Penguins tickets will shoot up 18.7 percent
Location, not price, was the consideration of most Penguins season ticketholders who responded to a letter and 24-page packet sent this week regarding seats for the team's inaugural season at Consol Energy Center.
"To be honest with you, location (was more important)," said Joe Tomon, 57, of Ellwood City, a ticketholder since 1974-75 whose first-row glass seats will increase from $90 to $110. "I love my seats. What I was scared of was they were going to move me for someone more important.
"They could have made it a lot worse. They've got the bull by the horns."
Prices will increase for Penguins games next season, as they have for the past several.
NHL revenue primarily is tied into gate sales, and the Penguins have played to home sellouts for three years while spending to the salary cap to keep young stars Sidney Crosby, Evgeni Malkin and Marc-Andre Fleury.
The average non-premium ticket price for this season is $55.55, ninth-highest in the NHL, according to the publication Team Marketing Report. The average for next season is $65.94 — an 18.7 percent increase.
The Penguins raised non-premium ticket prices by an average of 8 percent for this season, coming off a Stanley Cup championship in June. Their franchise-record home sellout streak dates to Feb. 14, 2007, and will extend to 157 games today for a 1 p.m. game against Atlanta.
The waiting list for season tickets has 3,800 names. But despite demand, the club opted not to sell personal seat licenses as the Steelers did for their move in 2001 from Three Rivers Stadium to Heinz Field. The Steelers would not comment for this story.
The Pirates did not sell seat licenses for non-premium seats during their move in 2001 into PNC Park, according to director of media relations Jim Trdinich.
Tom McMillan, Penguins vice president of communications, said the hockey team hired an independent consultant and worked with the Steelers, Pirates and other NHL clubs that recently moved into arenas to develop a plan for handling the transition into Consol Energy Center.
"We learned that it's best to answer as many questions in advance, and that's why we sent out this booklet, because the simple thread is that any new arena is going to have a different design," he said.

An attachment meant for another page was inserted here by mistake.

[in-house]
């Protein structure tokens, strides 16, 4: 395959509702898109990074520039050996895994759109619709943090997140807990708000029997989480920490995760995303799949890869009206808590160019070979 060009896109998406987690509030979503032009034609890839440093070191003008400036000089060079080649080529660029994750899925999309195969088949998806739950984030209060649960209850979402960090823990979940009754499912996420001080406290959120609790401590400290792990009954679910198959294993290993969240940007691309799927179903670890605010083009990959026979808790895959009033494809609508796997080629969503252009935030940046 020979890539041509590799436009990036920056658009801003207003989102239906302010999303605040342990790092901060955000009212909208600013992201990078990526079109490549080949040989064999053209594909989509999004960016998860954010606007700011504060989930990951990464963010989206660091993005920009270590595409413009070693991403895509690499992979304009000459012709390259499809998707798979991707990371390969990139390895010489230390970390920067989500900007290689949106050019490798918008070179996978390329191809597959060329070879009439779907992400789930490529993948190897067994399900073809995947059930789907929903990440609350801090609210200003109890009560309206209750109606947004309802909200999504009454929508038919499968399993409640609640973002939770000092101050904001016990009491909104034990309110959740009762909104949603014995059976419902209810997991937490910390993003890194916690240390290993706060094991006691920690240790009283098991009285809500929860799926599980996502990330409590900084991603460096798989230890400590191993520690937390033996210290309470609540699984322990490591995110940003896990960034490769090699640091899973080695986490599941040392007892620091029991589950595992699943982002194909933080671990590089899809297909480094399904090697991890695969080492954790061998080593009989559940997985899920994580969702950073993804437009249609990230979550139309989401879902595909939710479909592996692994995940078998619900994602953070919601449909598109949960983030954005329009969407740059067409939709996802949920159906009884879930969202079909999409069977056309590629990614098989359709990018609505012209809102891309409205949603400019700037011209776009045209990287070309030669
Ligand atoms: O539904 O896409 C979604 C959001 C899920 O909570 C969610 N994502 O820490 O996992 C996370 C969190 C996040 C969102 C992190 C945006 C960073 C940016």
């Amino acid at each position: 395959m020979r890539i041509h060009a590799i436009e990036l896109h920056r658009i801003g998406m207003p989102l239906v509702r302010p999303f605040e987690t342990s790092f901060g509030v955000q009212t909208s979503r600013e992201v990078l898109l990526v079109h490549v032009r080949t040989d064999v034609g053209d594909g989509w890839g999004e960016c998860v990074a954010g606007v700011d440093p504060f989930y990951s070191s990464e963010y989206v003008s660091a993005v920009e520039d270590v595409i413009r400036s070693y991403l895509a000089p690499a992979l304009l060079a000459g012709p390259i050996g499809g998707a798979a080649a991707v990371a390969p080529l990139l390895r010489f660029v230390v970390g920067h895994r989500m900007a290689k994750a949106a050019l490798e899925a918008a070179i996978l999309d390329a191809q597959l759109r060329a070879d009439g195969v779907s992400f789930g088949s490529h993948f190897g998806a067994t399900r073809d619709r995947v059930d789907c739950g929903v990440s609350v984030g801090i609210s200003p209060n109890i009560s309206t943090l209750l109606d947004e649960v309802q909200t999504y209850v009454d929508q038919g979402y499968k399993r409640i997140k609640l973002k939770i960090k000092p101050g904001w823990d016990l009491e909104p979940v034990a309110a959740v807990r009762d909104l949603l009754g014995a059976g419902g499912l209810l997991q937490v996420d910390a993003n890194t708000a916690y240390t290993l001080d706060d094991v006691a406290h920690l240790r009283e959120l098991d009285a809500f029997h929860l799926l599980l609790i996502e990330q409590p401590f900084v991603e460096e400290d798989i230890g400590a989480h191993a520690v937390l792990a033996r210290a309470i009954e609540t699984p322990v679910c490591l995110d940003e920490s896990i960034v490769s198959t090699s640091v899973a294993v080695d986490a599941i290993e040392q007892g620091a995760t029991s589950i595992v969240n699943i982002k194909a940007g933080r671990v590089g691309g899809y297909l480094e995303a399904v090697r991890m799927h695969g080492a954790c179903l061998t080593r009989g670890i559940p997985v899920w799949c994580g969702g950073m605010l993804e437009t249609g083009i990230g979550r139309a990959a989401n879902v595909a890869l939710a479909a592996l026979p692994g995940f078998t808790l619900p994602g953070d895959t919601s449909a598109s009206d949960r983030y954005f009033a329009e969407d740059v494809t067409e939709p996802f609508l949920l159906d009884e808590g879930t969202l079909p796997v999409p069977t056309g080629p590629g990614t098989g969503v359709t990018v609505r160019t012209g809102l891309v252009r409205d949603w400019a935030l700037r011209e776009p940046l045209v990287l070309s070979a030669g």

Some notable differences between Mellon Arena and Consol Energy Center: fewer aisles, no skyboxes and no comparable C level at the new arena. Mellon Arena has six seating levels, compared to two at Consol Energy Center.
McMillan said the Penguins provided season ticketholders about two months to decide whether they want to keep seats offered to them this week, or move to other areas.
No seats offered this week are permanent. The club provided an on-line form for requested moves, and team ticket representatives can be reached by phone.
Season ticketholders cannot tour the arena because it is under construction. However, they can view sightlines provided of their seats by using a 3D function at the team's Web site: www.pittsburghpenguins.com.
Gaetana Wirth, 38, of Coraopolis used the site's 3-D function to look at her seats and request a new location for a different view.
"I wanted to make sure my husband would be able to sit with me because I'm in a wheelchair. For the most part, the location and the whole process went according to plan," said Wirth, who has muscular dystrophy.
"(Penguins customer service manager) Kathy Davis ... stood in front of the section and had someone stand up to tell if I could see. When people stand up (at Mellon Arena), I can't see anything," Wirth said. "This new arena, there's going to be no obstructed view. I'm really excited about it. I can't wait to see it."
Consol Energy Center, a partly publicly subsidized arena that will seat 18,087 for hockey, will consist of an upper and lower bowl divided by premium luxury seating.
Mellon Arena, which opened in 1961 as a multi-purpose facility, housed the Penguins since their 1967 debut. The most expensive premium seat that first season was $5, according to the team's media guide from that year.
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